Editor's Note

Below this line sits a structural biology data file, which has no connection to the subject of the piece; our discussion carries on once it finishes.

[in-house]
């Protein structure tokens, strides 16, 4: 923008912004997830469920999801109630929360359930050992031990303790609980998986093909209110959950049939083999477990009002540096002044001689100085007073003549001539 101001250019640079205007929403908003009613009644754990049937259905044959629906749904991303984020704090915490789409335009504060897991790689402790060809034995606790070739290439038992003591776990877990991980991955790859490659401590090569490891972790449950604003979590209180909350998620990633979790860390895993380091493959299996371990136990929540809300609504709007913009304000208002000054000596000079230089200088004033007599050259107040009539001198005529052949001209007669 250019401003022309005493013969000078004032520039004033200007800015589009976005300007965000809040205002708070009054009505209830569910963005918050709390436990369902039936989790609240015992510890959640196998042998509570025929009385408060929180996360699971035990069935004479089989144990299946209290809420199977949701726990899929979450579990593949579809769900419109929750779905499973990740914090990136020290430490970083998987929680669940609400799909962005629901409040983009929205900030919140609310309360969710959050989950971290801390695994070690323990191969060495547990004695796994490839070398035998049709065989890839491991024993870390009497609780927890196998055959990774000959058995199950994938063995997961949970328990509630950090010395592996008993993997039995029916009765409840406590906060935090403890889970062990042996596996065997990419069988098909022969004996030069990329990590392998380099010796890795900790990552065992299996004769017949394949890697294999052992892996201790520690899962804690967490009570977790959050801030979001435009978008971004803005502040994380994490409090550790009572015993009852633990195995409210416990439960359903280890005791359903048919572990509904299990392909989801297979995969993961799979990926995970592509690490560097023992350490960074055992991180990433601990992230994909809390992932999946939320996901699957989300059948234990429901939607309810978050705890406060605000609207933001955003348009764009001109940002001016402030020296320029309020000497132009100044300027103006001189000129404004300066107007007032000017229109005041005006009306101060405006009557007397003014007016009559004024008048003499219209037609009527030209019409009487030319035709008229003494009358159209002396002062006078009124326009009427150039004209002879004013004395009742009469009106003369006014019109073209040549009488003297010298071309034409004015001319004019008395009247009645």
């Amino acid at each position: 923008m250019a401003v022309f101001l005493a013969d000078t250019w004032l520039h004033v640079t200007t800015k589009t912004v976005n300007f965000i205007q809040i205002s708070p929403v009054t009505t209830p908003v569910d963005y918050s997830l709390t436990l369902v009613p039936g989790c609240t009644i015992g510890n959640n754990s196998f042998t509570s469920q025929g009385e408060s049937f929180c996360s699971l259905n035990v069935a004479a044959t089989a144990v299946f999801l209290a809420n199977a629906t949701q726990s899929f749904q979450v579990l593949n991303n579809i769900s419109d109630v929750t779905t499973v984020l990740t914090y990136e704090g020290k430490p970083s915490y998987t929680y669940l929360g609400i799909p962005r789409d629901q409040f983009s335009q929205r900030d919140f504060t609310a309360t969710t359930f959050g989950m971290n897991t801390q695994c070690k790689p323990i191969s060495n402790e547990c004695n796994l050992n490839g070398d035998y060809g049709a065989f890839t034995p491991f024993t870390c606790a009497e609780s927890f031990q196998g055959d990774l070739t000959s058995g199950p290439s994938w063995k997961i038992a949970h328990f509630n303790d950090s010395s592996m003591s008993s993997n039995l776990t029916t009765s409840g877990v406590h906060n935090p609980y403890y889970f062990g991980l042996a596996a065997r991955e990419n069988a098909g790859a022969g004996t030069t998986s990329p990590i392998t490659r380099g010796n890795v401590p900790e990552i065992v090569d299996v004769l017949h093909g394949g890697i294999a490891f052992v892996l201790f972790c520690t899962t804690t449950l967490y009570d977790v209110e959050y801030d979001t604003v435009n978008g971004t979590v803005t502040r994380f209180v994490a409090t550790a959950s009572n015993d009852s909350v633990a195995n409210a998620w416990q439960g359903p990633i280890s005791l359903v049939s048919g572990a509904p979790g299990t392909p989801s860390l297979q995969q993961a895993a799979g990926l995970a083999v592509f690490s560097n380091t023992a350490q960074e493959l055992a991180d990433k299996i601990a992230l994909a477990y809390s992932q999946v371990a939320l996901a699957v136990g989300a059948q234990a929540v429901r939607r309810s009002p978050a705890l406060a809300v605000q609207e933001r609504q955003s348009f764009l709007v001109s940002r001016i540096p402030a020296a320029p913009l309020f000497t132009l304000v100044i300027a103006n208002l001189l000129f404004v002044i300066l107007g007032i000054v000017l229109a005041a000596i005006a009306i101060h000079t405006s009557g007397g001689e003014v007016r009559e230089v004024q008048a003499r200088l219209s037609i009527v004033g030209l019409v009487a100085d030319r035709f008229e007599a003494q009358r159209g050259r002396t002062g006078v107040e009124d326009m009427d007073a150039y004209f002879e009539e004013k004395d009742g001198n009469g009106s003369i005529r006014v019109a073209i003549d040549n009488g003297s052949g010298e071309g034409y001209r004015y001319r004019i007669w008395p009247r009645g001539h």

As we prepare to publish the 28th volume of the Berkeley Planning Journal, California is experiencing a fifth year of drought; Haiti has recently been devastated by a massive hurricane and a subsequent cholera epidemic; Louisiana is recovering from finding itself, once again, under massive flooding; and the United States has just elected a president who claims to support oil pipelines and has threatened to pull out of the Paris Climate Agreement. Human potential to harm the environment and expose our most vulnerable populations to environmental hazards has never been clearer. At the same time, we live in an era of tremendous uncertainty as to whether we have the collective capacity to right environmental wrongs. By dedicating this volume of the BPJ to environmental justice, we are seeking to highlight the many ways in which scholars and practitioners across the many subfields of planning are wading through the wicked problems that emerge at the intersection of society and the natural world.